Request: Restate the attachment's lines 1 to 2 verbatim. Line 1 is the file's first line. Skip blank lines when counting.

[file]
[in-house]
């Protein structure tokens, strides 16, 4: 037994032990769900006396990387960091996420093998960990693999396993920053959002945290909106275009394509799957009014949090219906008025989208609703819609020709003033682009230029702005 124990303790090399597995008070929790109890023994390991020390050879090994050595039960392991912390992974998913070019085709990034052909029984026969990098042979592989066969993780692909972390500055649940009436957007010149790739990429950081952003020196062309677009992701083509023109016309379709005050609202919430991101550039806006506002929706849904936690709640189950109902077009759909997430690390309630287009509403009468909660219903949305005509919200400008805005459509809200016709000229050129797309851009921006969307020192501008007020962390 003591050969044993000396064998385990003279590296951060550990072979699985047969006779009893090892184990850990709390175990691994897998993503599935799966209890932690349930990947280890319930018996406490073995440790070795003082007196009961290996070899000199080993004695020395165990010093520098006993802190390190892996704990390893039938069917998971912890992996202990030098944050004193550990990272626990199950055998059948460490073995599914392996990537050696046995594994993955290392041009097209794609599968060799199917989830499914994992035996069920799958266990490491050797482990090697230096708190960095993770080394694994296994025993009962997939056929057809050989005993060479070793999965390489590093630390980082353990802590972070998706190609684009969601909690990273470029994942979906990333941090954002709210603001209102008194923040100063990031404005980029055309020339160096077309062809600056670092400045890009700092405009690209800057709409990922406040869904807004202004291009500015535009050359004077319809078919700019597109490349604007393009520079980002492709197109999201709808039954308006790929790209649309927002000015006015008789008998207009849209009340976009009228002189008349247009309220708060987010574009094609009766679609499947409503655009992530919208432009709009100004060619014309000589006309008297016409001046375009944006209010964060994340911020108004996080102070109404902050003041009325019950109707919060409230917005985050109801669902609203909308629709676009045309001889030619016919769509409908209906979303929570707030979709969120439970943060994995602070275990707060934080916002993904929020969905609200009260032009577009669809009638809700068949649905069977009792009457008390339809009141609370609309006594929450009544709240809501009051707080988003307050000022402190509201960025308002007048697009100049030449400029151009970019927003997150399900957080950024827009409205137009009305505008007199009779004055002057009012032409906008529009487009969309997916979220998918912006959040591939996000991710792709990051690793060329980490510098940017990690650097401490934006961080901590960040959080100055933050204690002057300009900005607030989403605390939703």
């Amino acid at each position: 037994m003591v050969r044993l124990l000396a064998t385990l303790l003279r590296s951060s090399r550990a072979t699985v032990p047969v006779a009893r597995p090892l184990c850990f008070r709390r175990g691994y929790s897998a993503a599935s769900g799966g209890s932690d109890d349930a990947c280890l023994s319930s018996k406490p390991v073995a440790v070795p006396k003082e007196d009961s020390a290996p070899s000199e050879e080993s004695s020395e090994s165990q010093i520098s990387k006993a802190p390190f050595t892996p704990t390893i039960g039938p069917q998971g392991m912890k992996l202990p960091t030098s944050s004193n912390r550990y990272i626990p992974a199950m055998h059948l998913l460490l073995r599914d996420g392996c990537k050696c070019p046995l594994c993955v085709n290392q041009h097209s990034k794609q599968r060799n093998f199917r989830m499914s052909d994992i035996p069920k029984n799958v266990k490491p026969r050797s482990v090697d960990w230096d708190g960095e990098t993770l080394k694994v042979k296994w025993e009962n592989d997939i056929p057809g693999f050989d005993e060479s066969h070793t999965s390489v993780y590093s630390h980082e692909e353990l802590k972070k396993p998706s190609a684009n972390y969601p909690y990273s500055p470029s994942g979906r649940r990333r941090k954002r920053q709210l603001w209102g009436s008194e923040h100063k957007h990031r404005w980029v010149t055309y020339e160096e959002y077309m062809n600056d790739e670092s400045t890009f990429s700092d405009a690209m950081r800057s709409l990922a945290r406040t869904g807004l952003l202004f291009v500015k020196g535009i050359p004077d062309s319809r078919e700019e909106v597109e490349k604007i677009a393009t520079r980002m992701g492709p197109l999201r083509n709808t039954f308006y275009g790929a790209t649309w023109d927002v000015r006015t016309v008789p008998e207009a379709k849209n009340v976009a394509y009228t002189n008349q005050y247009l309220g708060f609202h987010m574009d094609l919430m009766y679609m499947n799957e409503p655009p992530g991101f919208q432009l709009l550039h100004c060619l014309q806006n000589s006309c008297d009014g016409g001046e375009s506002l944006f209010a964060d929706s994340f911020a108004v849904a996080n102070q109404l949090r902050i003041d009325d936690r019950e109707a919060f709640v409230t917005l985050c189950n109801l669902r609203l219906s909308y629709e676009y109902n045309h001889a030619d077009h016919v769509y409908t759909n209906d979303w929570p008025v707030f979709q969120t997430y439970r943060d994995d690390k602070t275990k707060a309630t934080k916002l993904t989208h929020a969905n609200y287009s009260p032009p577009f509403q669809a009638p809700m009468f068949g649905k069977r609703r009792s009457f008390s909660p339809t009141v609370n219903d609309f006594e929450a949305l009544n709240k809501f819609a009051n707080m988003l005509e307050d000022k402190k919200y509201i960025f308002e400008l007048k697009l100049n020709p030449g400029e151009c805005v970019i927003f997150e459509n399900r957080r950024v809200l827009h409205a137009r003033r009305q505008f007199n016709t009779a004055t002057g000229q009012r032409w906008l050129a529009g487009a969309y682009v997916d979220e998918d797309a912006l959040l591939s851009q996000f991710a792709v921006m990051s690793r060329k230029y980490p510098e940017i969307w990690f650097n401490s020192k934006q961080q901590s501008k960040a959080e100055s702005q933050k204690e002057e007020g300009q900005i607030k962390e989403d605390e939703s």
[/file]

[in-house]
């Protein structure tokens, strides 16, 4: 037994032990769900006396990387960091996420093998960990693999396993920053959002945290909106275009394509799957009014949090219906008025989208609703819609020709003033682009230029702005 124990303790090399597995008070929790109890023994390991020390050879090994050595039960392991912390992974998913070019085709990034052909029984026969990098042979592989066969993780692909972390500055649940009436957007010149790739990429950081952003020196062309677009992701083509023109016309379709005050609202919430991101550039806006506002929706849904936690709640189950109902077009759909997430690390309630287009509403009468909660219903949305005509919200400008805005459509809200016709000229050129797309851009921006969307020192501008007020962390 003591050969044993000396064998385990003279590296951060550990072979699985047969006779009893090892184990850990709390175990691994897998993503599935799966209890932690349930990947280890319930018996406490073995440790070795003082007196009961290996070899000199080993004695020395165990010093520098006993802190390190892996704990390893039938069917998971912890992996202990030098944050004193550990990272626990199950055998059948460490073995599914392996990537050696046995594994993955290392041009097209794609599968060799199917989830499914994992035996069920799958266990490491050797482990090697230096708190960095993770080394694994296994025993009962997939056929057809050989005993060479070793999965390489590093630390980082353990802590972070998706190609684009969601909690990273470029994942979906990333941090954002709210603001209102008194923040100063990031404005980029055309020339160096077309062809600056670092400045890009700092405009690209800057709409990922406040869904807004202004291009500015535009050359004077319809078919700019597109490349604007393009520079980002492709197109999201709808039954308006790929790209649309927002000015006015008789008998207009849209009340976009009228002189008349247009309220708060987010574009094609009766679609499947409503655009992530919208432009709009100004060619014309000589006309008297016409001046375009944006209010964060994340911020108004996080102070109404902050003041009325019950109707919060409230917005985050109801669902609203909308629709676009045309001889030619016919769509409908209906979303929570707030979709969120439970943060994995602070275990707060934080916002993904929020969905609200009260032009577009669809009638809700068949649905069977009792009457008390339809009141609370609309006594929450009544709240809501009051707080988003307050000022402190509201960025308002007048697009100049030449400029151009970019927003997150399900957080950024827009409205137009009305505008007199009779004055002057009012032409906008529009487009969309997916979220998918912006959040591939996000991710792709990051690793060329980490510098940017990690650097401490934006961080901590960040959080100055933050204690002057300009900005607030989403605390939703």